The Ghana Armed Forces (GAF) has said it has what it takes to produce enough bullion vans for banks and financial institutions in Ghana which are currently racing against time to meet a July 1, 2023 deadline.
The Bank of Ghana (BOG) in 2021 issued a directive for all financial institutions to procure the protective sophisticated vans failure to which the Bank of Ghana said it would not admit any substandard or soft-skinned Cash in Transit (CIT) vehicle into any of it’s premises nationwide.
This deadline was however extended to July 1, 2023 just after the James Town robbery attack on a Bullion Van in which a police officer was killed and another by- stander was hit with a stray bullet.
The series of robbery attacks on officers accompanying sub-standard vehicles for cash transfers forced the Inspector General of Police to issue threats not to escort any vehicle without the necessary protection for police officers.
Board Secretary of the Defence Industries Holding Company Limited (DIHOC), the business arm of the Ghana Armed Forces, Brigadier General Benjamin Amoah-Boakye, who doubles as Director General of Legal Services of the Ghana Armed Forces said they have a plant located at Burma Camp in Accra which has the capacity to assemble bullion vans.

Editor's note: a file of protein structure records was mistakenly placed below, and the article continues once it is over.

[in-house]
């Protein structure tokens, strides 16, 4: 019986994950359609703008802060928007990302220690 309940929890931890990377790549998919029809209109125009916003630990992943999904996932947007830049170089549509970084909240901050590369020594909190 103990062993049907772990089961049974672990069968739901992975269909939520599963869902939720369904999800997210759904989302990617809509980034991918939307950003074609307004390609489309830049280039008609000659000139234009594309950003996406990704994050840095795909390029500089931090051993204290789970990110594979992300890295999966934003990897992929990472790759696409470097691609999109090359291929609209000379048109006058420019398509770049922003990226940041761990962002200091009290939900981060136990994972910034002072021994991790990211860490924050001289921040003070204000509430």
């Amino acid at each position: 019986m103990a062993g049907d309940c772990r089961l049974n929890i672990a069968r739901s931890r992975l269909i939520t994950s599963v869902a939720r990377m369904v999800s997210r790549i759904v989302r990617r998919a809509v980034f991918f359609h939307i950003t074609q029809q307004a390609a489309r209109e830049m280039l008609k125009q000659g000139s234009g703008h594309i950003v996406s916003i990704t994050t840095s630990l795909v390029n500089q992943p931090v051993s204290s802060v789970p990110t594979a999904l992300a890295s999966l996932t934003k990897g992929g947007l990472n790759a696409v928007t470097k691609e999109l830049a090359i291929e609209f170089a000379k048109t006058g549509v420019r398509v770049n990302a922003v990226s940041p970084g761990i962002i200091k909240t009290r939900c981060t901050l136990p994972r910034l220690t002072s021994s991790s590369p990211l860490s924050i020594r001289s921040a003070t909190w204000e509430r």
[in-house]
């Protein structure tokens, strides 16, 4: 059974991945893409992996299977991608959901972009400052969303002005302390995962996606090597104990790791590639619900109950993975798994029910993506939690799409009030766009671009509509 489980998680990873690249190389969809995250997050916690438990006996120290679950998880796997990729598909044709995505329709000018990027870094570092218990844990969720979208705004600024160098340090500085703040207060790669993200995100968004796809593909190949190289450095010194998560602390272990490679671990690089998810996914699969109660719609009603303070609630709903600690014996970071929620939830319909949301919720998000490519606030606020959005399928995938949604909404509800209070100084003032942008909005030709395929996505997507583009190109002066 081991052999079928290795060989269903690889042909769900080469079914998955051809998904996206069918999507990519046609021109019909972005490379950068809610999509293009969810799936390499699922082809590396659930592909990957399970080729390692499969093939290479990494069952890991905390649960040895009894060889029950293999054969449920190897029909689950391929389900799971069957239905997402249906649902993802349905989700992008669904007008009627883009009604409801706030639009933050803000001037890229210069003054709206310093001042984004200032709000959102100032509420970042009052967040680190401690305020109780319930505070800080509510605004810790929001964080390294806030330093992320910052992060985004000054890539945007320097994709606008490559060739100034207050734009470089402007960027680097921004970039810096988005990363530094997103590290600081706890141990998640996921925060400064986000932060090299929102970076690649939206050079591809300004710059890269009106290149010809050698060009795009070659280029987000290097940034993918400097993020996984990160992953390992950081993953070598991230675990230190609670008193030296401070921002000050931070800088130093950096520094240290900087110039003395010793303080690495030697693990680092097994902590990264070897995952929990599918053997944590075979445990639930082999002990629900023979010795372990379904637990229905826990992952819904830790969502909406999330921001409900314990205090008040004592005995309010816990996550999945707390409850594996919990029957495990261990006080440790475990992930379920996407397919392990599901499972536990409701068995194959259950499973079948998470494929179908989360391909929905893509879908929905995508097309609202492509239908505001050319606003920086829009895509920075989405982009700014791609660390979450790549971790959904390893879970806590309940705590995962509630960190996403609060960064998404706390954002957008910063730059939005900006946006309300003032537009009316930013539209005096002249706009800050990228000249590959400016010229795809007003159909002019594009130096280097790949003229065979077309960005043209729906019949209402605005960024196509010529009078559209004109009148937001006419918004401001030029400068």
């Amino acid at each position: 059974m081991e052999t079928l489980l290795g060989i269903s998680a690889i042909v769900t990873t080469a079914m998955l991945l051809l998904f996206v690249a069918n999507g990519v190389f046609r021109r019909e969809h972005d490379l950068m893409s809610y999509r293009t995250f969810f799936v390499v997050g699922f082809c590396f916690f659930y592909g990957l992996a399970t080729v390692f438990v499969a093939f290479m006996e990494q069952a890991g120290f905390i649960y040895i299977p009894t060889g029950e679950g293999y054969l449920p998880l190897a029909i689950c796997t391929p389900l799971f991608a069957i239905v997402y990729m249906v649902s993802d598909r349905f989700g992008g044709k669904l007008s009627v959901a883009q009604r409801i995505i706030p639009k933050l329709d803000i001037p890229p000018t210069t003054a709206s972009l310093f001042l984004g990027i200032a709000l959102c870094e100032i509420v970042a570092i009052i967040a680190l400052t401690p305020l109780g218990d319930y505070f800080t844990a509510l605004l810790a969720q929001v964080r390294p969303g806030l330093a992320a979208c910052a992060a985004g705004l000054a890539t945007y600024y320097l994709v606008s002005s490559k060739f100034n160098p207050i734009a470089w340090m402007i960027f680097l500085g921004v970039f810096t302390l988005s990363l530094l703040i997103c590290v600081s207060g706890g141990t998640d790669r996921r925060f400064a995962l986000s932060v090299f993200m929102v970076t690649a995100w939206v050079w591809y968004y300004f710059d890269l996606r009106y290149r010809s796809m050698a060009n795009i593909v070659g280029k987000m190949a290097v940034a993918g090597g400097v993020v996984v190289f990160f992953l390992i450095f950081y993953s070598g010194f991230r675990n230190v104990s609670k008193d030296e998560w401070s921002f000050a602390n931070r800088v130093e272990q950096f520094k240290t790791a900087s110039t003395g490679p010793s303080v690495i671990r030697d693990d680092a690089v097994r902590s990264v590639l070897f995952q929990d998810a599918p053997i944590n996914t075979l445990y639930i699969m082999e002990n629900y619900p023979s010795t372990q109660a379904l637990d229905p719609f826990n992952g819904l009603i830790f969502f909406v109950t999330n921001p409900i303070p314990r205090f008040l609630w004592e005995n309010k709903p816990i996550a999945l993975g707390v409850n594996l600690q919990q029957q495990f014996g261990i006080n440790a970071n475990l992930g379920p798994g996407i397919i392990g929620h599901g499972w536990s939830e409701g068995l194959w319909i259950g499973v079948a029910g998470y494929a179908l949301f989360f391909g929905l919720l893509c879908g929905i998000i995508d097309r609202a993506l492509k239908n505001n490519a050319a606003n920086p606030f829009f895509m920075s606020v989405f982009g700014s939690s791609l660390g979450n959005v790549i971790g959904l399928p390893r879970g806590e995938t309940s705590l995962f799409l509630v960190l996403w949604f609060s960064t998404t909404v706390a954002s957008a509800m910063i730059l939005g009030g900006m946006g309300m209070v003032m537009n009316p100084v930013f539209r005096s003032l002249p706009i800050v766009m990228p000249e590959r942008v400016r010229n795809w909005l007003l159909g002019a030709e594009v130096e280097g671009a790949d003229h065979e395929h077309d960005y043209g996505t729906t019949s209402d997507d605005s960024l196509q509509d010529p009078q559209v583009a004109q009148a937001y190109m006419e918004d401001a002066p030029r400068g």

Speaking to Alfred Ocansey on TV3’s Ghana Tonight, Brigadier General Benjamin Amoah-Boakye, lamented the risk and cost involved for banks and financial institutions to continue to chart money in ordinary vans.
“Having military men in pickups holding guns following another soft-skin vehicle transiting cash is quite not a good sight because you’re not because you’re not in the jungle so to speak. And if you look at the cost implications, as you deploy one vehicle carrying about seven soldiers following one CIT vehicle, each soldier is entitled to some monies as per diem”, he said.
He explained that what DIHOC and its partners have is more secure and has ultra modern features that meet today’s security standards.
“So when you have the type of vehicles we’re assembling where you have a driver, two escorts and a teller within an environment where they’re very secured and other services that we provide including having a national control room where the vehicles are tracked”, he said.
He said the original idea for the plant was to assemble armoured vehicles for the Ghana Armed Forces but that a production line has been added to produce the armoured bullion vans to help address the security of cash in transit. He said they have so far assembled four armoured bullion vans ‘and those four are for a particular bank and we’re in the process of assembling more, as I said we produce only on demand’.